How to communicate with non-verbal autistic adults

Our lives revolve around communication. Most of us first learn to speak through listening and repetition. However, some autistic adults are non-verbal, meaning that they have little or no speech. How do we successfully communicate with them? This resource is designed to help you understand more about non-verbal autistic adults and to give some practical advice on communicating with them.

Understanding non-verbal autism in adults

Autistic brains work differently. They are not better or worse, just different. In addition, it is important to remember that every autistic person is different. While there are some common features that affect many autistic people, there is no single factor common to all.

One of the areas where autistic people frequently have some degree of difficulty is communication, and often verbal communication. Many autistic children are slower than others to develop speech, and a few may never speak much or at all. That means that there are autistic adults with very little or no verbal capability.

The reasons for this are complex and unclear. What is known is that non-verbal autistic people do want to communicate and are not non-verbal as a result of a lack of intelligence. They still have a great deal to bring to the world, and simply need some adjustments to enable them to contribute.

The importance of communication

Communication is a basic human need. The explosion in the use of video conferencing during COVID-19 lockdowns has shown how vital people find it to stay in touch with friends, family and work colleagues. Without communicating with others, we quickly become very isolated which is bad for our mental health. Communication is important to tell others what we need and to ask for help, to reach out to others to help and support them, and to share our thoughts and ideas with the world.

Communicating with a non-verbal autistic person may take a bit more effort than you are used to or require you to be a bit more creative in how you communicate, but it is every bit as valuable as any other communication. Most of us have experienced situations where straightforward verbal communication was not possible – when you have no spoken language in common, for example.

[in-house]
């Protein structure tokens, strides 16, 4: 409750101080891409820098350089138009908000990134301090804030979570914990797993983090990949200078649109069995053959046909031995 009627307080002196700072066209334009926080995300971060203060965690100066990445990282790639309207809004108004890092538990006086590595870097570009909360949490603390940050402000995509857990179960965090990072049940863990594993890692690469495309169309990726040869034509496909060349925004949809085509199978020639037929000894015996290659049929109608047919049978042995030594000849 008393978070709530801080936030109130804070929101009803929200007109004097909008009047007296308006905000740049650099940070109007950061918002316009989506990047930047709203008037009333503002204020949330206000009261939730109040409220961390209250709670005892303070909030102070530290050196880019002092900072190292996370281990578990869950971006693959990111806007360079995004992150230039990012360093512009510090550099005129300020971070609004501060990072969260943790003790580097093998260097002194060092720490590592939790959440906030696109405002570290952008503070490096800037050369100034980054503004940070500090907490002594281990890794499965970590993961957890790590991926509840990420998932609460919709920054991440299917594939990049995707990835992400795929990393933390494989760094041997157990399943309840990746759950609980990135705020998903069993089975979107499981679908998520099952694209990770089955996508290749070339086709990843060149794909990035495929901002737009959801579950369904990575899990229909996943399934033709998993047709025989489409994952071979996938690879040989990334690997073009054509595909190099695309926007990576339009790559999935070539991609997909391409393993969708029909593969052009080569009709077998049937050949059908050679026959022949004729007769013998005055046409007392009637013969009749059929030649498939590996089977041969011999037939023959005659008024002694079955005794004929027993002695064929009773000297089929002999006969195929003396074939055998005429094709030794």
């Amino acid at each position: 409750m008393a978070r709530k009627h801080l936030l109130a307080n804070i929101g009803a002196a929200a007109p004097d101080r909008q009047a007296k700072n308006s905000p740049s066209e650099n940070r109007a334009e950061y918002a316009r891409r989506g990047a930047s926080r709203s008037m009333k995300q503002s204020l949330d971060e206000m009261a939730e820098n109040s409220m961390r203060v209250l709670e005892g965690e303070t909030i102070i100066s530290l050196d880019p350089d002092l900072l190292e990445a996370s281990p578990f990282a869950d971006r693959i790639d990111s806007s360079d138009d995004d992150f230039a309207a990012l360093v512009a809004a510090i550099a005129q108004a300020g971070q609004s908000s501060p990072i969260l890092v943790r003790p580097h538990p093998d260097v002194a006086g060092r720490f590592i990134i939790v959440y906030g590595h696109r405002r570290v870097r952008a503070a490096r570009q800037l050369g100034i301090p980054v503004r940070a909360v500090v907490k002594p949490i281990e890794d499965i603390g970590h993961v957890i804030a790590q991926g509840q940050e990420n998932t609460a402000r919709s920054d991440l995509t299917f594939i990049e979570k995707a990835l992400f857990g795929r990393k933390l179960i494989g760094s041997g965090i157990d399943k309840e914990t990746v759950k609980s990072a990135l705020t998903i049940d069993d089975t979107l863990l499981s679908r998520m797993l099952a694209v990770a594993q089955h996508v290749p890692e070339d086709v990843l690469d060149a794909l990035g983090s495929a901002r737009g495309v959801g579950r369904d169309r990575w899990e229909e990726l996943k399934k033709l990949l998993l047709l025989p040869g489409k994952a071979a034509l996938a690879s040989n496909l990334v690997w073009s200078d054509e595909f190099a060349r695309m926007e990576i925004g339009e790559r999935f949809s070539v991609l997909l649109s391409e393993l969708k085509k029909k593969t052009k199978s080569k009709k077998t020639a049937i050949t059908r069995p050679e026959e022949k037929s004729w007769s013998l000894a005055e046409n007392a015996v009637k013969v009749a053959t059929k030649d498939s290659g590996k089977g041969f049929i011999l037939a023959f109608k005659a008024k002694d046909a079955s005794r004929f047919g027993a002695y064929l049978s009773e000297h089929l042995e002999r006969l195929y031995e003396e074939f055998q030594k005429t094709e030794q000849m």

There are always ways to communicate successfully if you have the will to find them and make them work.

Be patient

Patience is essential component to successful communication with non-verbal autistic adults. There are several reasons for this.

Firstly, autistic people often find the world a very strange place. They need to give things a lot more thought and consideration than you might be used to, as things that you take for granted may not be obvious to them at all. They are often deep thinkers, who need and want to fully process thoughts and ideas before responding. So if you say something, do not be surprised if the autistic person you are talking to does not immediately acknowledge you or reply in any form. They are probably thinking through their response. When you think about it, wouldn’t it be great if we all gave carefully considered responses rather than impulse reactions a bit more often?

Secondly, you may well need to be patient in taking in what the autistic person is saying to you. If they have some speech, this may be slow or difficult for you to understand the first time. If they are using another way to communicate, such as technology that lets them point to words pr pictures for what they want to say, this is also likely to be slower than normal speech, but none of this makes what they are saying any less important.

Finally, if you are impatient and become frustrated with the slow pace of the conversation, many autistic people will quickly pick up on this and become stressed and anxious. That is one reason that many autistic people who can speak still prefer to carry out a lot of tasks using non-verbal methods like email and texts – it gives them time to consider their response without feeling rushed into something they later regret saying, as well as keeping a record of the conversation that they can later refer back to if they are still struggling to make sense of something that has been said.